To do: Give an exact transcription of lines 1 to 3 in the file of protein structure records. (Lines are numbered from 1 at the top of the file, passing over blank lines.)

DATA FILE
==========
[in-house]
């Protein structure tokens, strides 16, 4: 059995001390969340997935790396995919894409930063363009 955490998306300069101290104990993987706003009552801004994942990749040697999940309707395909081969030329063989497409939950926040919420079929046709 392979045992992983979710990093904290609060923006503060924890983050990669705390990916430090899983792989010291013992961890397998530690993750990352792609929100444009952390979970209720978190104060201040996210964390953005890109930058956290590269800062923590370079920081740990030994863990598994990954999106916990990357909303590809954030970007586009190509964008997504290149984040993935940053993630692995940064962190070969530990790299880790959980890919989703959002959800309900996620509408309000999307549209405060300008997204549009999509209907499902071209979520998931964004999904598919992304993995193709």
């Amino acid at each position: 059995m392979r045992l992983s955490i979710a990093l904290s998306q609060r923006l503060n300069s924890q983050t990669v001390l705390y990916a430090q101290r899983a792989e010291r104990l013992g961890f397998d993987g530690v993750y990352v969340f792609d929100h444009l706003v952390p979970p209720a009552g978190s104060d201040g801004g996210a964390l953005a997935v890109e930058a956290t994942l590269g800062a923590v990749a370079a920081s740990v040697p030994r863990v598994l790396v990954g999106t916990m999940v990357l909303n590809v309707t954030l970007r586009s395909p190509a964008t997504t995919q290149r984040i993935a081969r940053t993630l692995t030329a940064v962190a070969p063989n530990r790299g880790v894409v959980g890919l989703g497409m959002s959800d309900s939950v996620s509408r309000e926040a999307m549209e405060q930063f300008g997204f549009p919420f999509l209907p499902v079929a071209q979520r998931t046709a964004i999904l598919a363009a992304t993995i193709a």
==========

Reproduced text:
[in-house]
């Protein structure tokens, strides 16, 4: 059995001390969340997935790396995919894409930063363009 955490998306300069101290104990993987706003009552801004994942990749040697999940309707395909081969030329063989497409939950926040919420079929046709 392979045992992983979710990093904290609060923006503060924890983050990669705390990916430090899983792989010291013992961890397998530690993750990352792609929100444009952390979970209720978190104060201040996210964390953005890109930058956290590269800062923590370079920081740990030994863990598994990954999106916990990357909303590809954030970007586009190509964008997504290149984040993935940053993630692995940064962190070969530990790299880790959980890919989703959002959800309900996620509408309000999307549209405060300008997204549009999509209907499902071209979520998931964004999904598919992304993995193709």
């Amino acid at each position: 059995m392979r045992l992983s955490i979710a990093l904290s998306q609060r923006l503060n300069s924890q983050t990669v001390l705390y990916a430090q101290r899983a792989e010291r104990l013992g961890f397998d993987g530690v993750y990352v969340f792609d929100h444009l706003v952390p979970p209720a009552g978190s104060d201040g801004g996210a964390l953005a997935v890109e930058a956290t994942l590269g800062a923590v990749a370079a920081s740990v040697p030994r863990v598994l790396v990954g999106t916990m999940v990357l909303n590809v309707t954030l970007r586009s395909p190509a964008t997504t995919q290149r984040i993935a081969r940053t993630l692995t030329a940064v962190a070969p063989n530990r790299g880790v894409v959980g890919l989703g497409m959002s959800d309900s939950v996620s509408r309000e926040a999307m549209e405060q930063f300008g997204f549009p919420f999509l209907p499902v079929a071209q979520r998931t046709a964004i999904l598919a363009a992304t993995i193709a």